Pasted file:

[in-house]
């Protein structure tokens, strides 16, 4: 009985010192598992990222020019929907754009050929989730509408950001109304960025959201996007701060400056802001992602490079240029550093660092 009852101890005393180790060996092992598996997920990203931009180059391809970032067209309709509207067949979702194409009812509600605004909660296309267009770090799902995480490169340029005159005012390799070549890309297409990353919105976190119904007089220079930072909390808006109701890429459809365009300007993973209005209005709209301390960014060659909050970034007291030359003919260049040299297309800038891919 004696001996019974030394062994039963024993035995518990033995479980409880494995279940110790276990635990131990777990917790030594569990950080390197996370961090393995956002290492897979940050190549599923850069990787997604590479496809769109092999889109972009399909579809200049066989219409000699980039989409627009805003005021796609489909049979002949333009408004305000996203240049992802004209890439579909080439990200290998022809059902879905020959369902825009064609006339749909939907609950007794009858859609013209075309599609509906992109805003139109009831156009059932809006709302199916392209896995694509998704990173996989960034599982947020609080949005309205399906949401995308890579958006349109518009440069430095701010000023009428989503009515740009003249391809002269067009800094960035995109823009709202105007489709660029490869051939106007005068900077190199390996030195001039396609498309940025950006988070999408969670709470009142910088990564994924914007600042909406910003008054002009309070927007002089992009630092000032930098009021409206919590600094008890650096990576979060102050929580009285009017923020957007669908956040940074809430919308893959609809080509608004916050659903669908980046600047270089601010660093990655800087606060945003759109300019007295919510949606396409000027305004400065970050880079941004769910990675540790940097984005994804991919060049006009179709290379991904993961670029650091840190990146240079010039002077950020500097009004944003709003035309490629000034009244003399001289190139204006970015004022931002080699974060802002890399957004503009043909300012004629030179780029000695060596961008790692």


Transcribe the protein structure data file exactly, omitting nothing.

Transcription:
[in-house]
């Protein structure tokens, strides 16, 4: 009985010192598992990222020019929907754009050929989730509408950001109304960025959201996007701060400056802001992602490079240029550093660092 009852101890005393180790060996092992598996997920990203931009180059391809970032067209309709509207067949979702194409009812509600605004909660296309267009770090799902995480490169340029005159005012390799070549890309297409990353919105976190119904007089220079930072909390808006109701890429459809365009300007993973209005209005709209301390960014060659909050970034007291030359003919260049040299297309800038891919 004696001996019974030394062994039963024993035995518990033995479980409880494995279940110790276990635990131990777990917790030594569990950080390197996370961090393995956002290492897979940050190549599923850069990787997604590479496809769109092999889109972009399909579809200049066989219409000699980039989409627009805003005021796609489909049979002949333009408004305000996203240049992802004209890439579909080439990200290998022809059902879905020959369902825009064609006339749909939907609950007794009858859609013209075309599609509906992109805003139109009831156009059932809006709302199916392209896995694509998704990173996989960034599982947020609080949005309205399906949401995308890579958006349109518009440069430095701010000023009428989503009515740009003249391809002269067009800094960035995109823009709202105007489709660029490869051939106007005068900077190199390996030195001039396609498309940025950006988070999408969670709470009142910088990564994924914007600042909406910003008054002009309070927007002089992009630092000032930098009021409206919590600094008890650096990576979060102050929580009285009017923020957007669908956040940074809430919308893959609809080509608004916050659903669908980046600047270089601010660093990655800087606060945003759109300019007295919510949606396409000027305004400065970050880079941004769910990675540790940097984005994804991919060049006009179709290379991904993961670029650091840190990146240079010039002077950020500097009004944003709003035309490629000034009244003399001289190139204006970015004022931002080699974060802002890399957004503009043909300012004629030179780029000695060596961008790692």